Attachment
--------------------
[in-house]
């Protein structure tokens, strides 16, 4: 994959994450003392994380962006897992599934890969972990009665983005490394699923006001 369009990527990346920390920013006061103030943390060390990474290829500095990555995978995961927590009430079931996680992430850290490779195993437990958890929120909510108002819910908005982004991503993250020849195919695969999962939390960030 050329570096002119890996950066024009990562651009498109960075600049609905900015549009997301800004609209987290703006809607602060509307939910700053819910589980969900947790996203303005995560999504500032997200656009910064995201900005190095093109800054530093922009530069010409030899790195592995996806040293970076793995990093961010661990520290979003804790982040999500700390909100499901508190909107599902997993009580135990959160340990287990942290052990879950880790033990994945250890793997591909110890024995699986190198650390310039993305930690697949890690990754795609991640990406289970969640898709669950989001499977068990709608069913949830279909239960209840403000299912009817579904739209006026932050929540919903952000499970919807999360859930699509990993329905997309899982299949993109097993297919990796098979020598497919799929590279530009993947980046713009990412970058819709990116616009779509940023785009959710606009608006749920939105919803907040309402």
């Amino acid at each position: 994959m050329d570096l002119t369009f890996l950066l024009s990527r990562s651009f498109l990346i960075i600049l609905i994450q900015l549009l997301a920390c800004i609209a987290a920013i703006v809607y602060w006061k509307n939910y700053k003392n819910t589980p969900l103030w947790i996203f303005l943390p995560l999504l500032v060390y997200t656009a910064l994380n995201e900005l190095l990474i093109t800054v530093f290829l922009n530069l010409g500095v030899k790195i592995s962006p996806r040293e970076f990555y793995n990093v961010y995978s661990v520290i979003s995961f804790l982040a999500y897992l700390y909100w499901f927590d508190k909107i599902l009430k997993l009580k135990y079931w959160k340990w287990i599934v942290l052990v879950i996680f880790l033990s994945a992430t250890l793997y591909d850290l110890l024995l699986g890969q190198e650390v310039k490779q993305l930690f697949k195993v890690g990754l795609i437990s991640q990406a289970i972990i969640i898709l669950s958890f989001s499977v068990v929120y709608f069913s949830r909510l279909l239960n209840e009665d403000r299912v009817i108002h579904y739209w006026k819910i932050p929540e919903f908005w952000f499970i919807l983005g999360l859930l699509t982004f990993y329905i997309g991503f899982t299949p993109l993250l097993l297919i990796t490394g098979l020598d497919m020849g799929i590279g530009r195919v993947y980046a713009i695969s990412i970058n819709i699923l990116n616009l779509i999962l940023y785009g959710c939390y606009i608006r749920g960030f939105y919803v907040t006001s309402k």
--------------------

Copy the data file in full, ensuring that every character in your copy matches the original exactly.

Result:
[in-house]
């Protein structure tokens, strides 16, 4: 994959994450003392994380962006897992599934890969972990009665983005490394699923006001 369009990527990346920390920013006061103030943390060390990474290829500095990555995978995961927590009430079931996680992430850290490779195993437990958890929120909510108002819910908005982004991503993250020849195919695969999962939390960030 050329570096002119890996950066024009990562651009498109960075600049609905900015549009997301800004609209987290703006809607602060509307939910700053819910589980969900947790996203303005995560999504500032997200656009910064995201900005190095093109800054530093922009530069010409030899790195592995996806040293970076793995990093961010661990520290979003804790982040999500700390909100499901508190909107599902997993009580135990959160340990287990942290052990879950880790033990994945250890793997591909110890024995699986190198650390310039993305930690697949890690990754795609991640990406289970969640898709669950989001499977068990709608069913949830279909239960209840403000299912009817579904739209006026932050929540919903952000499970919807999360859930699509990993329905997309899982299949993109097993297919990796098979020598497919799929590279530009993947980046713009990412970058819709990116616009779509940023785009959710606009608006749920939105919803907040309402």
């Amino acid at each position: 994959m050329d570096l002119t369009f890996l950066l024009s990527r990562s651009f498109l990346i960075i600049l609905i994450q900015l549009l997301a920390c800004i609209a987290a920013i703006v809607y602060w006061k509307n939910y700053k003392n819910t589980p969900l103030w947790i996203f303005l943390p995560l999504l500032v060390y997200t656009a910064l994380n995201e900005l190095l990474i093109t800054v530093f290829l922009n530069l010409g500095v030899k790195i592995s962006p996806r040293e970076f990555y793995n990093v961010y995978s661990v520290i979003s995961f804790l982040a999500y897992l700390y909100w499901f927590d508190k909107i599902l009430k997993l009580k135990y079931w959160k340990w287990i599934v942290l052990v879950i996680f880790l033990s994945a992430t250890l793997y591909d850290l110890l024995l699986g890969q190198e650390v310039k490779q993305l930690f697949k195993v890690g990754l795609i437990s991640q990406a289970i972990i969640i898709l669950s958890f989001s499977v068990v929120y709608f069913s949830r909510l279909l239960n209840e009665d403000r299912v009817i108002h579904y739209w006026k819910i932050p929540e919903f908005w952000f499970i919807l983005g999360l859930l699509t982004f990993y329905i997309g991503f899982t299949p993109l993250l097993l297919i990796t490394g098979l020598d497919m020849g799929i590279g530009r195919v993947y980046a713009i695969s990412i970058n819709i699923l990116n616009l779509i999962l940023y785009g959710c939390y606009i608006r749920g960030f939105y919803v907040t006001s309402k």